Handel and Jennens are no anarchists. In a vague reference to the Book of Judges (21: 25), our ‘Sacco & Vanzetti’ make it clear that they are not prepared to entrust social order to the conscience of individuals. Authority is necessary, but that authority must reflect the sovereignty of Christ. The exercise of secular authority must reflect Jesus’ values (‘WWJD’). The final triumph of the Kingdom of God will not happen suddenly or spontaneously. We have a role to play as well, and that roll requires full-on effort on our part:
The Lord gave the word; great was the company of the preachers. How beautiful are the feet of them that preach the gospel of peace and bring glad tidings of good things. Their sound is gone out into all lands, and their words unto the ends of the world.
We are the preachers! How beautiful are our feet! We are charged to bring ‘glad tidings of good things…unto the ends of the world’. Now, appropriately, Handel and Jennens double back. We have our marching orders.
Now we need to refocus on the task at hand:
Why do the nations so furiously rage together, and why do the people imagine a vain thing? The kings of the earth rise-up, and the rulers take counsel together against the Lord and against his anointed. Let us break their bonds asunder and cast away their yokes from us… Thou shalt break them with a rod of iron; thou shalt dash them in pieces like a potter's vessel.
The oratorio has built to this moment: an overt call to revolution! Break bonds asunder, cast away yokes, break them with a rod of iron, dash them like so many shards of pottery. Not the language of constitutional debate.The message is clear: it is the kings of the earth who are responsible for these bonds and yokes, and it is we, the people, working with the Lord, who must break them.
Thought experiment: it’s March 1752, and you have a small printing press in your basement. You’ve printed these very same words (above) onto flyers which you are now distributing outside London’s Covent Garden Theater, scene of the Messiah’s London debut. Would you escape imprisonment…or worse? But lifted from scripture and embedded in the middle of a musical masterwork, the political import of the Messiah’s message can escape notice. Is this an early version of subliminal messaging? Were Handel and Jennens dog whistle revolutionaries?
All of which brings us to the famous Hallelujah Chorus, perhaps the best-known chorus in all of Western music, save only the Ode to Joy:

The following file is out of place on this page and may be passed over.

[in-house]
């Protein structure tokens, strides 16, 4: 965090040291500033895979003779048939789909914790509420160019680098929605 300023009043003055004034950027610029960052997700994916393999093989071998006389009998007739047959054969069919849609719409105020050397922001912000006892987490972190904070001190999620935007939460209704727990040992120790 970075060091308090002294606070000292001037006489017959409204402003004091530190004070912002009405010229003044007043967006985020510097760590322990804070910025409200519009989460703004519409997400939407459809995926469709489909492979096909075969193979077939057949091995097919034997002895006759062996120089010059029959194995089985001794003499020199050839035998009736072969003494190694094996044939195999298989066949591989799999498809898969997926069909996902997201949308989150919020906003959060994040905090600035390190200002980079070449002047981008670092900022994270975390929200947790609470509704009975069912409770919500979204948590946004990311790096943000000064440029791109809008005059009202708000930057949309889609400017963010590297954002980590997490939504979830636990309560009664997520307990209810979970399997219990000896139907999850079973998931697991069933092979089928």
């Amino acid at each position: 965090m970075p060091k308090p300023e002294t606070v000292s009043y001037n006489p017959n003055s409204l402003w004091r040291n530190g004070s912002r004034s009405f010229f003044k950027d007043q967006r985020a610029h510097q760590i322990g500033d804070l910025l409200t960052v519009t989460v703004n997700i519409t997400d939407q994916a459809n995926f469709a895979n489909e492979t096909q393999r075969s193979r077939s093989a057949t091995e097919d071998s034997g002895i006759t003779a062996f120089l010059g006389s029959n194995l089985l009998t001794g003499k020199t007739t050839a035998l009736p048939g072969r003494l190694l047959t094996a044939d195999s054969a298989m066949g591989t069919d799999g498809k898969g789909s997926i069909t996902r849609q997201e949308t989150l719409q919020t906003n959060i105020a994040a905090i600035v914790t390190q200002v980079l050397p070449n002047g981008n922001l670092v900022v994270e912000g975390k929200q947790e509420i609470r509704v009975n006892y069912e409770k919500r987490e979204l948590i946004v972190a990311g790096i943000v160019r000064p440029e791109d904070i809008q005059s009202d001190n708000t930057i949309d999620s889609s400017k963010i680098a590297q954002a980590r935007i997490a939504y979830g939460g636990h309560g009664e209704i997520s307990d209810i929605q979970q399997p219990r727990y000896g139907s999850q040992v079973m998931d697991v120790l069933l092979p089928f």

Hallelujah: for the Lord God Omnipotent reigneth. ‘The kingdom of this world has become the kingdom of our Lord, and of his Christ’; and he shall reign for ever and ever. ‘King of kings’, and Lord of lords. Hallelujah: for the Lord God Omnipotent ‘reigneth’.
If Handel had been playing in the NFL, he would have been called for a personal foul: “taunting.” It is one thing to criticize the secular State, yet another to call for dashing it to pieces. But it quite another thing altogether to celebrate prospectively the obliteration of the secular order. According to Handel and Jennens, the secular state (per Marx) has already withered away! The essence of Christian social teaching is that that state withered away at the birth of Christ. (Is the Adoration of the Magi symbolic of this event?) Now we just have to wait for history to catch up to theology.
End Part Two, Begin Part III, the Celebration.
Here we can take off the training wheels. From here on, let Jennens’ libretto speak for itself. No more intrusions from the Peanut Gallery (you’re welcome):
Worthy is the Lamb that was slain, and hath redeemed us to God by His blood, to receive power, and riches, and wisdom, and strength, and honour, and glory, and blessing. Blessing and honour, glory and power, be unto Him that sitteth upon the throne, and unto the Lamb, for ever and ever. Amen!
David Cowles is the founder and editor-in-chief of Aletheia Today Magazine. He lives with his family in Massachusetts where he studies and writes about philosophy, science, theology, and scripture. He can be reached at email@example.com.